Between Shootings, Police Interrogated Boyfriend of Dorm Victim

By Michael D. Shear and Jerry Markon
Washington Post Staff Writers
Wednesday, April 18, 2007

Even as the world's attention is riveted on Cho Seung Hui, another person -- the "person of interest" -- remains a murky character who could help explain what police were doing in the hours between the two shooting incidents at Virginia Tech.

Police revealed in an affidavit yesterday that they have searched the home of Karl D. Thornhill, a student at Radford University, for "firearms, ammunition, bloody clothing, footwear, and other tangible evidence associated with the alleged murders." Radford is about 15 miles from Virginia Tech, where Cho fatally shot 32 people and himself.

Officials have not named Thornhill specifically as the "person of interest" that they have talked about repeatedly in news conferences. But friends said Thornhill was the boyfriend of a female student killed by Cho in the dormitory early Monday, before killing 30 more people in an academic building two hours later. And they said Thornhill is the unidentified person police keep talking about -- and whom police were busy interrogating between the shootings.

Jay Miller, who described himself as a close friend of Thornhill's family, said Thornhill had dropped off Emily Hilscher at the West Ambler Johnston Hall dormitory a few moments before Cho arrived.

After dropping Hilscher at the dorm, Thornhill, a star high school baseball player, headed to class in his pickup, Miller said.

When police arrived at the Virginia Tech dorm, they found Hilscher critically wounded, shot by a then-unknown assailant. With little else to go on, the police defaulted to what one law enforcement source said would have been right "90 percent" of the time -- looking for a boyfriend.

Police interviewed students in the dorm and found out Thornhill was Hilscher's boyfriend.

Armed with Thornhill's name, a description of his truck and a sense of where he would be, police caught up with him on Route 460, returning from his morning class at Radford. They stopped him, ordered him out of the car and handcuffed him, according to Miller. Without naming Thornhill, police described the same scene.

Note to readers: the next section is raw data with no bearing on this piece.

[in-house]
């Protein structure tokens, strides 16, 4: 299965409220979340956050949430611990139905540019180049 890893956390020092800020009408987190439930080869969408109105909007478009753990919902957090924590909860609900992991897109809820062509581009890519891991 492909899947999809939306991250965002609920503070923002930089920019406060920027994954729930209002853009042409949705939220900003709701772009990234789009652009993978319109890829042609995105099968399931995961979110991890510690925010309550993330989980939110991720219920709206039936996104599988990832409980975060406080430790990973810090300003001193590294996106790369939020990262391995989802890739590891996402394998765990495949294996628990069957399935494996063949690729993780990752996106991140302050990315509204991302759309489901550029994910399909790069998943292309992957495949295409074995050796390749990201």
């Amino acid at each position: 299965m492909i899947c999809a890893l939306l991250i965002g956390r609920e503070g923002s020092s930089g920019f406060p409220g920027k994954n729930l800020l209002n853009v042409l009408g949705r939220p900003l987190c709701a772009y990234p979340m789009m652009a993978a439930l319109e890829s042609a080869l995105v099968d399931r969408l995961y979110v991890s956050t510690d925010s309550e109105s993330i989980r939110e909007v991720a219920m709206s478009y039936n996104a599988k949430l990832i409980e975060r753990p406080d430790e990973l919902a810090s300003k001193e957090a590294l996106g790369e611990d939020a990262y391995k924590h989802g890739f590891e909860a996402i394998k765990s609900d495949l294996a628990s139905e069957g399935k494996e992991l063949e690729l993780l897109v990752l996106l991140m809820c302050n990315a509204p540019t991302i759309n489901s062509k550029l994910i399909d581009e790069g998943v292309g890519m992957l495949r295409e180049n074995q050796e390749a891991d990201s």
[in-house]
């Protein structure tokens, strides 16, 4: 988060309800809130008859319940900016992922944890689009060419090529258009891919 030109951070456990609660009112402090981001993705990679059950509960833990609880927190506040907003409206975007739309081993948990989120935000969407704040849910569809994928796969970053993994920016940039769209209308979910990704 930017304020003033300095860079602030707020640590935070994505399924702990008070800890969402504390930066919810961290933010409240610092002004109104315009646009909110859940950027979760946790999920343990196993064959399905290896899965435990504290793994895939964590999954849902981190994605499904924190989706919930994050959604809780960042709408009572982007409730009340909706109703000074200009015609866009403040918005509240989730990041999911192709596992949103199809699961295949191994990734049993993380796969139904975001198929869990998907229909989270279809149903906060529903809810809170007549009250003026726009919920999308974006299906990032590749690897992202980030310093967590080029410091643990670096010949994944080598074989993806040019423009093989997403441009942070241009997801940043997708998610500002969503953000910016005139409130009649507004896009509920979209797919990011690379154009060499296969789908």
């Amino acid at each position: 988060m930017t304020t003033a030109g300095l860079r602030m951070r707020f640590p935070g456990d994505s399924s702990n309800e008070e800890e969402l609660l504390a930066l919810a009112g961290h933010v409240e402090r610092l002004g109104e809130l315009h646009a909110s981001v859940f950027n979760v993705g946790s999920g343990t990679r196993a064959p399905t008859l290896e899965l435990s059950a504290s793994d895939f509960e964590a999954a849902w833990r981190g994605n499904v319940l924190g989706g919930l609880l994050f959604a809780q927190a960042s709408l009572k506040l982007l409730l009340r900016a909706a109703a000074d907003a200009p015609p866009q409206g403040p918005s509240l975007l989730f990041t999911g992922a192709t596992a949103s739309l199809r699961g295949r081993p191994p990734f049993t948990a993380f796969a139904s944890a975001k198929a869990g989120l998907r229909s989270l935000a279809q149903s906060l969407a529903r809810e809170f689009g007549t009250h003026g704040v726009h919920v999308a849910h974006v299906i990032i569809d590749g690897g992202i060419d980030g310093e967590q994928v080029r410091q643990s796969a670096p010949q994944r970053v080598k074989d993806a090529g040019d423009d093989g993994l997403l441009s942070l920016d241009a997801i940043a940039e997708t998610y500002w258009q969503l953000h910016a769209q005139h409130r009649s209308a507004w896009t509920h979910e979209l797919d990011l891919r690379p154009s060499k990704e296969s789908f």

The interrogation took place roadside. Why is your girlfriend dead? they demanded, Miller said after talking to Thornhill's father Monday afternoon. Then authorities discovered that there had been a second series of shootings in an academic building, more than two hours after the dorm shooting.

Thornhill was released. And authorities have since confirmed that the gun Cho used to kill 30 people in Norris Hall was the gun that killed Hilscher and another student at the dorm. They also have said Cho acted alone.

Miller said the Hilscher and Thornhill families are angry at Virginia Tech for what he called a botched investigation that led police to Thornhill even as Cho was plotting his second attacks.

"He's out there on 460 with the cuffs on him [when] they get a report that . . . more people have been shot," Miller said. "They think that they've got it contained, right there. So they don't bother to notify the rest of campus."

He added: "They blamed it on a domestic incident when it wasn't."

In the affidavit filed in Montgomery County, Va., Circuit Court, Virginia Tech police detective Stephanie J. Henley wrote of conflicting information about guns owned by Thornhill.

Thornhill told investigators that he had taken the guns to his parents' house in Boston, Va., and that he had been at his home over the weekend, the affidavit said. But after interviews with witnesses, "It is reasonable to believe that Thornhill has these guns still in his residence in Blacksburg," Henley wrote in the affidavit.

Thornhill was not home yesterday, according to roommates who answered the door.

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